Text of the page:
Samsung Electronics is considering four locations in the United States in which to build a brand new multi-billion dollar chip factory.
Reuters reported that it had seen documents filed with Texas state officials that reveal that the South Korean firm is mulling possible locations in Texas, Arizona and New York.
It should be noted that the previous Trump administration had encouraged chip firms to build factories in the United States. TSMC, after talks with the former President, announced in May 2020 that it planned to build a $12 billion factory in Arizona.
According to Reuters however, the Texas documents revealing Samsung’s plans for a US chip factory were dated 26 February, and they also estimated tax abatements concerning the plant will be about $1.48 billion over 20 years from Travis County in Texas and the city of Austin, up from the $805.5 million previously mentioned.
Samsung however is also in talks with the sites at Arizona and New York, with each offering property tax abatement and “significant grants and/or refundable tax credits” to fund infrastructure improvements, the documents reportedly said.
It seems the new Samsung facility plans to build would produce “advanced logic devices” for Samsung’s chip contract manufacturing business, and could create 1,800 jobs, which will be a tempting prospect for many state officials.
Samsung it should be remembered already has a chip plant in Austin, Texas, which was knocked offline for a number of weeks after the severe winter storm caused widespread electricity and water shortages in the Lone Star state.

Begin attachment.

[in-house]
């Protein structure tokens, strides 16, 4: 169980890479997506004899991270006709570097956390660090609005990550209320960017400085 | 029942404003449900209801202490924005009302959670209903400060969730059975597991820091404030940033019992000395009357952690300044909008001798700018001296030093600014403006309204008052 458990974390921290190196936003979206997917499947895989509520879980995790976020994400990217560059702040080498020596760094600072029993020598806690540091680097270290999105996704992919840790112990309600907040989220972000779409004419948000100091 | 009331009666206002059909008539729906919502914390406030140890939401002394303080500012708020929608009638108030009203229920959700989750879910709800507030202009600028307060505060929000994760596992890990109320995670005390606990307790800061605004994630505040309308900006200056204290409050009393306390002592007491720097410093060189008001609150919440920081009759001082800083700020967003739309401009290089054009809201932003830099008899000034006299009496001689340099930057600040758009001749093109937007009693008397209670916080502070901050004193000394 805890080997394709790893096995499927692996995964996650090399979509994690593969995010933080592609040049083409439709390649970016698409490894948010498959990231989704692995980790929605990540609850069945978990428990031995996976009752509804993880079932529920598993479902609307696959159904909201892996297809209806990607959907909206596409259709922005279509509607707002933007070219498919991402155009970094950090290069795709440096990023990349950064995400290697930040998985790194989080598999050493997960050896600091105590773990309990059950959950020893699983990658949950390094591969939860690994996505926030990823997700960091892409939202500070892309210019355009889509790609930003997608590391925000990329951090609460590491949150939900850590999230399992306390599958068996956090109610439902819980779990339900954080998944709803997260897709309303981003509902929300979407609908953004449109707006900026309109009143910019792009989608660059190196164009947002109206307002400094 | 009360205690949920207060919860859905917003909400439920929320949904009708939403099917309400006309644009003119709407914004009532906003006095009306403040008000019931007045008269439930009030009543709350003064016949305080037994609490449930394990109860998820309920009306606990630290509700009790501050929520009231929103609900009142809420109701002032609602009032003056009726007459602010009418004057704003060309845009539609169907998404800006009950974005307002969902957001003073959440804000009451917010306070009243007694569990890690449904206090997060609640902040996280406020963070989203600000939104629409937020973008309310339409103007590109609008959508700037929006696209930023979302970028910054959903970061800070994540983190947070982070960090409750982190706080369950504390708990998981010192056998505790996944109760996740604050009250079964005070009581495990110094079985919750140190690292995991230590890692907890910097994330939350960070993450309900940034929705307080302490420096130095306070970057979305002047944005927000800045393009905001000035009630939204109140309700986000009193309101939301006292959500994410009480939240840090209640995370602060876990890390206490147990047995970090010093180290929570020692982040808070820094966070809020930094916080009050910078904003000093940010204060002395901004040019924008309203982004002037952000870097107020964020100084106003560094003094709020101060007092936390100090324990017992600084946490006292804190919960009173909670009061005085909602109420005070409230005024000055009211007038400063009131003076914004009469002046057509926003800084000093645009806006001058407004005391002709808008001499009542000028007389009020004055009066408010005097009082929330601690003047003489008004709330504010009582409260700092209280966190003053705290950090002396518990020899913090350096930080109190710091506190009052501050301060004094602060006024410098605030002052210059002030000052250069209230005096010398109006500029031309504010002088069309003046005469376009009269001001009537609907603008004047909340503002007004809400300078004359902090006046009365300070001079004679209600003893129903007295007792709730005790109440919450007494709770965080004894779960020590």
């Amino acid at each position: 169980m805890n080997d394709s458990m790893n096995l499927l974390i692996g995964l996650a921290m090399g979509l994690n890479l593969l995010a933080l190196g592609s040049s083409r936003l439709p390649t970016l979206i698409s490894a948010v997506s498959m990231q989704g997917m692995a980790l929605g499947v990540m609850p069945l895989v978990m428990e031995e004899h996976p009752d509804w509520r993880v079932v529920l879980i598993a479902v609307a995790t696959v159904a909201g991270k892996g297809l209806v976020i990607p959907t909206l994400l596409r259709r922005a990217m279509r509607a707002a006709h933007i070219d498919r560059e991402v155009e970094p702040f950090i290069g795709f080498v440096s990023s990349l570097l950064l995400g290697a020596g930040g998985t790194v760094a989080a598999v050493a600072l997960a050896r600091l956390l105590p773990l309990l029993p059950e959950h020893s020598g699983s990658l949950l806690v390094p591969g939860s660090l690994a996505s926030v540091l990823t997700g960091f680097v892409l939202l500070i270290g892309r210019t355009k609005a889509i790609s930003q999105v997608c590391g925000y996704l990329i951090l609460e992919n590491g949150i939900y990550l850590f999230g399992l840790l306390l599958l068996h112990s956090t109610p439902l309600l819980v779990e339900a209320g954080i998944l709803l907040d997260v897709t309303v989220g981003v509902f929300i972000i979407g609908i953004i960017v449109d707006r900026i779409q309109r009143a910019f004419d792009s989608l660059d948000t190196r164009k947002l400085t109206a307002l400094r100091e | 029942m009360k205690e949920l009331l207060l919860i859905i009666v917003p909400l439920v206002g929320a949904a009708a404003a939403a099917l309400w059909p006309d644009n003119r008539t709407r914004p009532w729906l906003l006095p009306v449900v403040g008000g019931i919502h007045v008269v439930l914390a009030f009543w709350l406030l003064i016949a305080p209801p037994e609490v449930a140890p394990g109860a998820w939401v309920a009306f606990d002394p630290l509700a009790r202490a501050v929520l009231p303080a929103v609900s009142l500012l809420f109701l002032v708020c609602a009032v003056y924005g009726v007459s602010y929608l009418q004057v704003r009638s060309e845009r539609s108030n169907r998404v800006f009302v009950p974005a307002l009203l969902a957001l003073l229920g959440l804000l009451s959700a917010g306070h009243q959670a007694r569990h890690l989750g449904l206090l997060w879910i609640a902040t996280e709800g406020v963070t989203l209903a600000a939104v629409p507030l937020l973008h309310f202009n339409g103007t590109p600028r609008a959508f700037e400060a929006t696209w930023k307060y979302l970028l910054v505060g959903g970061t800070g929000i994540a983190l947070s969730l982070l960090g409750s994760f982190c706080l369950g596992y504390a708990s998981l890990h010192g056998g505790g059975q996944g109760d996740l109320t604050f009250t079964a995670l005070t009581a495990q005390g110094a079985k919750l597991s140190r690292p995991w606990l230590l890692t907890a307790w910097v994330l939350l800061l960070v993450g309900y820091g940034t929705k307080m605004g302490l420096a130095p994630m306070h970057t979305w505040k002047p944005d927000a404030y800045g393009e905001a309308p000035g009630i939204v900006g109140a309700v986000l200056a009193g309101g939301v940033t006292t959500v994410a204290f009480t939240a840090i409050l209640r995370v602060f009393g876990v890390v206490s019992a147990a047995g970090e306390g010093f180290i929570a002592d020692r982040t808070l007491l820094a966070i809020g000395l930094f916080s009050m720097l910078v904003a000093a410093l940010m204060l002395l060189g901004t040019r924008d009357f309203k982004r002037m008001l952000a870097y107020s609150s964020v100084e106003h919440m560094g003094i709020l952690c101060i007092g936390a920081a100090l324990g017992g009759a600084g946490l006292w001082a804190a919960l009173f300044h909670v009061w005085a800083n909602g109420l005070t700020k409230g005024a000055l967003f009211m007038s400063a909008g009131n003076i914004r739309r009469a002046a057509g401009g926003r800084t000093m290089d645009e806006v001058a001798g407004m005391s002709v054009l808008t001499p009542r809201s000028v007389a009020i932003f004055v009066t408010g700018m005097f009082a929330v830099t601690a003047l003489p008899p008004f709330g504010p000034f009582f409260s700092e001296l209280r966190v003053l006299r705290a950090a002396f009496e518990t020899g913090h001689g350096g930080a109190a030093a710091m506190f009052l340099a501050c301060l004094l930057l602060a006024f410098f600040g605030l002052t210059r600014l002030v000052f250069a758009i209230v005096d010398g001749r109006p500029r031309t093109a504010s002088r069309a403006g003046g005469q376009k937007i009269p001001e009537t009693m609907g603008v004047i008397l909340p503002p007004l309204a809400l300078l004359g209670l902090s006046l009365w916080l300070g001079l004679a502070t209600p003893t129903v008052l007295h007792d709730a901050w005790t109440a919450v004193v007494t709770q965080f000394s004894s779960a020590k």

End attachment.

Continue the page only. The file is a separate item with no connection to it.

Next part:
Attempts by the US to lure chip firms to build factories in America have been ongoing for a while now.
One of the core promises of Trump’s election as US President in 2016 was his pledge to encourage companies to keep or create jobs in the United States rather than sending them abroad.
This meant retaining and encouraging firms to keep or build new factories in America.
Trump had some success in this regard among technology firms during his tenure.
In February 2017 for example then Intel CEO Brian Krzanich stood beside Donald Trump at the Resolute desk in the Oval Office to announce that the US chipmaker would invest $7 billion to open a factory (Fab 42) in Arizona, which it claimed at the time would be “the most advanced semiconductor factory in the world”.
Intel’s Fab 42 factory in Chandler, Arizona, began production in October 2020.
Apple boss Tim Cook also revealed in 2017 that his firm would establish a $1 billion (£776m) fund to promote advanced manufacturing jobs in the United States, although most of its iPhones are still manufactured in the far east.